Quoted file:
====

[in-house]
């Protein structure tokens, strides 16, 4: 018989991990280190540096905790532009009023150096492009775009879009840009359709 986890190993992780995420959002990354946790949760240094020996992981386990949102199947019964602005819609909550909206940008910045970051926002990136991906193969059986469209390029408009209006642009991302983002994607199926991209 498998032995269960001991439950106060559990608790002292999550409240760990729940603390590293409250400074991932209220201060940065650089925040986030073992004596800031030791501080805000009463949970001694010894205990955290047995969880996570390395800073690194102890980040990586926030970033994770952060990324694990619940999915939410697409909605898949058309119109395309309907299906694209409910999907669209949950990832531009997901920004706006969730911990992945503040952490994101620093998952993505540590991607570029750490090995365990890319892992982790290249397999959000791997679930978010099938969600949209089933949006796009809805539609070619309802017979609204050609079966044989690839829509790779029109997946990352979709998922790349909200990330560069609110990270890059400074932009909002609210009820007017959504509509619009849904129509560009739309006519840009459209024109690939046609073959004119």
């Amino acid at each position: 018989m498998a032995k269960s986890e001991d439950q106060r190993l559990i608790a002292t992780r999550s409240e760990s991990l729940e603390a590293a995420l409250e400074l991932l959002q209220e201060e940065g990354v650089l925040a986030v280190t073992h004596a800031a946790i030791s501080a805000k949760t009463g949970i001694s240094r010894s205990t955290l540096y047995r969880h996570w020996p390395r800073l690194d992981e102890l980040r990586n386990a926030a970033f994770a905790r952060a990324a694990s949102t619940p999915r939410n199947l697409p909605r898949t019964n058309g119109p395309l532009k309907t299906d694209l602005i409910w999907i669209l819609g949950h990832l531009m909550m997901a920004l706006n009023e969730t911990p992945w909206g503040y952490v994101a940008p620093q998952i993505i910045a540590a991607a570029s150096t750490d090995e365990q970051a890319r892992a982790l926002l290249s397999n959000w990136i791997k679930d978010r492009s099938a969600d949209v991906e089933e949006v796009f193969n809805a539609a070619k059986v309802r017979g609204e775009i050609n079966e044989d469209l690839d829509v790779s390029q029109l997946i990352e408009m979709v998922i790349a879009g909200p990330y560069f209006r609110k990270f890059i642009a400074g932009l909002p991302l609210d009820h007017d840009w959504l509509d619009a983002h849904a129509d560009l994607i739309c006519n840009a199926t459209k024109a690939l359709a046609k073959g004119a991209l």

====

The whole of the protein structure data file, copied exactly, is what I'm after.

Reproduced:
[in-house]
């Protein structure tokens, strides 16, 4: 018989991990280190540096905790532009009023150096492009775009879009840009359709 986890190993992780995420959002990354946790949760240094020996992981386990949102199947019964602005819609909550909206940008910045970051926002990136991906193969059986469209390029408009209006642009991302983002994607199926991209 498998032995269960001991439950106060559990608790002292999550409240760990729940603390590293409250400074991932209220201060940065650089925040986030073992004596800031030791501080805000009463949970001694010894205990955290047995969880996570390395800073690194102890980040990586926030970033994770952060990324694990619940999915939410697409909605898949058309119109395309309907299906694209409910999907669209949950990832531009997901920004706006969730911990992945503040952490994101620093998952993505540590991607570029750490090995365990890319892992982790290249397999959000791997679930978010099938969600949209089933949006796009809805539609070619309802017979609204050609079966044989690839829509790779029109997946990352979709998922790349909200990330560069609110990270890059400074932009909002609210009820007017959504509509619009849904129509560009739309006519840009459209024109690939046609073959004119």
């Amino acid at each position: 018989m498998a032995k269960s986890e001991d439950q106060r190993l559990i608790a002292t992780r999550s409240e760990s991990l729940e603390a590293a995420l409250e400074l991932l959002q209220e201060e940065g990354v650089l925040a986030v280190t073992h004596a800031a946790i030791s501080a805000k949760t009463g949970i001694s240094r010894s205990t955290l540096y047995r969880h996570w020996p390395r800073l690194d992981e102890l980040r990586n386990a926030a970033f994770a905790r952060a990324a694990s949102t619940p999915r939410n199947l697409p909605r898949t019964n058309g119109p395309l532009k309907t299906d694209l602005i409910w999907i669209l819609g949950h990832l531009m909550m997901a920004l706006n009023e969730t911990p992945w909206g503040y952490v994101a940008p620093q998952i993505i910045a540590a991607a570029s150096t750490d090995e365990q970051a890319r892992a982790l926002l290249s397999n959000w990136i791997k679930d978010r492009s099938a969600d949209v991906e089933e949006v796009f193969n809805a539609a070619k059986v309802r017979g609204e775009i050609n079966e044989d469209l690839d829509v790779s390029q029109l997946i990352e408009m979709v998922i790349a879009g909200p990330y560069f209006r609110k990270f890059i642009a400074g932009l909002p991302l609210d009820h007017d840009w959504l509509d619009a983002h849904a129509d560009l994607i739309c006519n840009a199926t459209k024109a690939l359709a046609k073959g004119a991209l």